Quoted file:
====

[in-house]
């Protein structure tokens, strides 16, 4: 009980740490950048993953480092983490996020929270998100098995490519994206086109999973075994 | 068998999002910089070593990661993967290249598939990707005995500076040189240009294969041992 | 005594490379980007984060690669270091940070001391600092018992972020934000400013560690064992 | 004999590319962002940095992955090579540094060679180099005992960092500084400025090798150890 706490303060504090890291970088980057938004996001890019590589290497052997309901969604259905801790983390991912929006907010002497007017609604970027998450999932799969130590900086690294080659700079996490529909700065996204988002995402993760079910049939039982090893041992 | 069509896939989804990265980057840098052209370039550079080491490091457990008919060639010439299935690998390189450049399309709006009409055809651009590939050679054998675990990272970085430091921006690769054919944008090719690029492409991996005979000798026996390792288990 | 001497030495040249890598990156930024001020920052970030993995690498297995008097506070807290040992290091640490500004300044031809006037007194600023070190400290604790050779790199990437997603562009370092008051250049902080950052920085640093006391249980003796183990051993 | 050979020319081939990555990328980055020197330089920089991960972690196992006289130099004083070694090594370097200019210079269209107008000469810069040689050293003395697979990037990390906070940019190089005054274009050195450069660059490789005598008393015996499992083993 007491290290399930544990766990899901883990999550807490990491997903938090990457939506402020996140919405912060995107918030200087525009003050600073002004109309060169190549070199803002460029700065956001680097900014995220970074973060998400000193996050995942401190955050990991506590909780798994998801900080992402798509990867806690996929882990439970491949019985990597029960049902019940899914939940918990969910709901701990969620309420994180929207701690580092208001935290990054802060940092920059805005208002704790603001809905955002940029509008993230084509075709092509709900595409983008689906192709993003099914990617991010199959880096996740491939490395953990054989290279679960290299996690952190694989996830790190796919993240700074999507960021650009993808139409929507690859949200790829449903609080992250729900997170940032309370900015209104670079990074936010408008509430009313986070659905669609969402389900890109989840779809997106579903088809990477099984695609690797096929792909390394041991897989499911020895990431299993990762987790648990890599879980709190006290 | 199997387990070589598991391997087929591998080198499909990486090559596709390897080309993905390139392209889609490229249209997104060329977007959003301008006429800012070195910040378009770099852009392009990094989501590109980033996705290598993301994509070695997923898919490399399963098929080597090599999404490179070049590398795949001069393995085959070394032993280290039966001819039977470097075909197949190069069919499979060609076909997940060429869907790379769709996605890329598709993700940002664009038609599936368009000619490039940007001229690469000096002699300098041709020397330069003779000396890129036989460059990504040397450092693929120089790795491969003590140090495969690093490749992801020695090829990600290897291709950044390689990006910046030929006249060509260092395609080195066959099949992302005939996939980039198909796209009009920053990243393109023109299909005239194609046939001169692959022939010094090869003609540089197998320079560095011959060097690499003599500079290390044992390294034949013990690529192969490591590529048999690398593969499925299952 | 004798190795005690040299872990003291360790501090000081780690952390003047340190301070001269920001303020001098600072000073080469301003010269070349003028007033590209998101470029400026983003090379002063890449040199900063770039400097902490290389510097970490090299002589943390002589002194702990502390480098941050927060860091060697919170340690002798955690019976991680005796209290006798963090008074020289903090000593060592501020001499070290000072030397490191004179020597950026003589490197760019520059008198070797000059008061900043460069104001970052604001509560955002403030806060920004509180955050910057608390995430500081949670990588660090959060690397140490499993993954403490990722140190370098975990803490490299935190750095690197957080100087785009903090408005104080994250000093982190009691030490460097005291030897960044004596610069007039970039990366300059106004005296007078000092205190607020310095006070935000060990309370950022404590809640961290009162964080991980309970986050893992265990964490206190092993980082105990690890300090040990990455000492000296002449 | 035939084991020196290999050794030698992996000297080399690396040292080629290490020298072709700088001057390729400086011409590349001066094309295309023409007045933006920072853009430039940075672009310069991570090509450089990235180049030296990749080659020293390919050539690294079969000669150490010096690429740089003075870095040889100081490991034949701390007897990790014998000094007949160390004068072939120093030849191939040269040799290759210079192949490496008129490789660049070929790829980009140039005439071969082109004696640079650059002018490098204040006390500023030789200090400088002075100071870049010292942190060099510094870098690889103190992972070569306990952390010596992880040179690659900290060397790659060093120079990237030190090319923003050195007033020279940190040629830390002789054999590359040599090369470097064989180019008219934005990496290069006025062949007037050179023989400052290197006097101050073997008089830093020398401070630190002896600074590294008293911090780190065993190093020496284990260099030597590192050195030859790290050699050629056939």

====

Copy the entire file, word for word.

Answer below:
[in-house]
């Protein structure tokens, strides 16, 4: 009980740490950048993953480092983490996020929270998100098995490519994206086109999973075994 | 068998999002910089070593990661993967290249598939990707005995500076040189240009294969041992 | 005594490379980007984060690669270091940070001391600092018992972020934000400013560690064992 | 004999590319962002940095992955090579540094060679180099005992960092500084400025090798150890 706490303060504090890291970088980057938004996001890019590589290497052997309901969604259905801790983390991912929006907010002497007017609604970027998450999932799969130590900086690294080659700079996490529909700065996204988002995402993760079910049939039982090893041992 | 069509896939989804990265980057840098052209370039550079080491490091457990008919060639010439299935690998390189450049399309709006009409055809651009590939050679054998675990990272970085430091921006690769054919944008090719690029492409991996005979000798026996390792288990 | 001497030495040249890598990156930024001020920052970030993995690498297995008097506070807290040992290091640490500004300044031809006037007194600023070190400290604790050779790199990437997603562009370092008051250049902080950052920085640093006391249980003796183990051993 | 050979020319081939990555990328980055020197330089920089991960972690196992006289130099004083070694090594370097200019210079269209107008000469810069040689050293003395697979990037990390906070940019190089005054274009050195450069660059490789005598008393015996499992083993 007491290290399930544990766990899901883990999550807490990491997903938090990457939506402020996140919405912060995107918030200087525009003050600073002004109309060169190549070199803002460029700065956001680097900014995220970074973060998400000193996050995942401190955050990991506590909780798994998801900080992402798509990867806690996929882990439970491949019985990597029960049902019940899914939940918990969910709901701990969620309420994180929207701690580092208001935290990054802060940092920059805005208002704790603001809905955002940029509008993230084509075709092509709900595409983008689906192709993003099914990617991010199959880096996740491939490395953990054989290279679960290299996690952190694989996830790190796919993240700074999507960021650009993808139409929507690859949200790829449903609080992250729900997170940032309370900015209104670079990074936010408008509430009313986070659905669609969402389900890109989840779809997106579903088809990477099984695609690797096929792909390394041991897989499911020895990431299993990762987790648990890599879980709190006290 | 199997387990070589598991391997087929591998080198499909990486090559596709390897080309993905390139392209889609490229249209997104060329977007959003301008006429800012070195910040378009770099852009392009990094989501590109980033996705290598993301994509070695997923898919490399399963098929080597090599999404490179070049590398795949001069393995085959070394032993280290039966001819039977470097075909197949190069069919499979060609076909997940060429869907790379769709996605890329598709993700940002664009038609599936368009000619490039940007001229690469000096002699300098041709020397330069003779000396890129036989460059990504040397450092693929120089790795491969003590140090495969690093490749992801020695090829990600290897291709950044390689990006910046030929006249060509260092395609080195066959099949992302005939996939980039198909796209009009920053990243393109023109299909005239194609046939001169692959022939010094090869003609540089197998320079560095011959060097690499003599500079290390044992390294034949013990690529192969490591590529048999690398593969499925299952 | 004798190795005690040299872990003291360790501090000081780690952390003047340190301070001269920001303020001098600072000073080469301003010269070349003028007033590209998101470029400026983003090379002063890449040199900063770039400097902490290389510097970490090299002589943390002589002194702990502390480098941050927060860091060697919170340690002798955690019976991680005796209290006798963090008074020289903090000593060592501020001499070290000072030397490191004179020597950026003589490197760019520059008198070797000059008061900043460069104001970052604001509560955002403030806060920004509180955050910057608390995430500081949670990588660090959060690397140490499993993954403490990722140190370098975990803490490299935190750095690197957080100087785009903090408005104080994250000093982190009691030490460097005291030897960044004596610069007039970039990366300059106004005296007078000092205190607020310095006070935000060990309370950022404590809640961290009162964080991980309970986050893992265990964490206190092993980082105990690890300090040990990455000492000296002449 | 035939084991020196290999050794030698992996000297080399690396040292080629290490020298072709700088001057390729400086011409590349001066094309295309023409007045933006920072853009430039940075672009310069991570090509450089990235180049030296990749080659020293390919050539690294079969000669150490010096690429740089003075870095040889100081490991034949701390007897990790014998000094007949160390004068072939120093030849191939040269040799290759210079192949490496008129490789660049070929790829980009140039005439071969082109004696640079650059002018490098204040006390500023030789200090400088002075100071870049010292942190060099510094870098690889103190992972070569306990952390010596992880040179690659900290060397790659060093120079990237030190090319923003050195007033020279940190040629830390002789054999590359040599090369470097064989180019008219934005990496290069006025062949007037050179023989400052290197006097101050073997008089830093020398401070630190002896600074590294008293911090780190065993190093020496284990260099030597590192050195030859790290050699050629056939």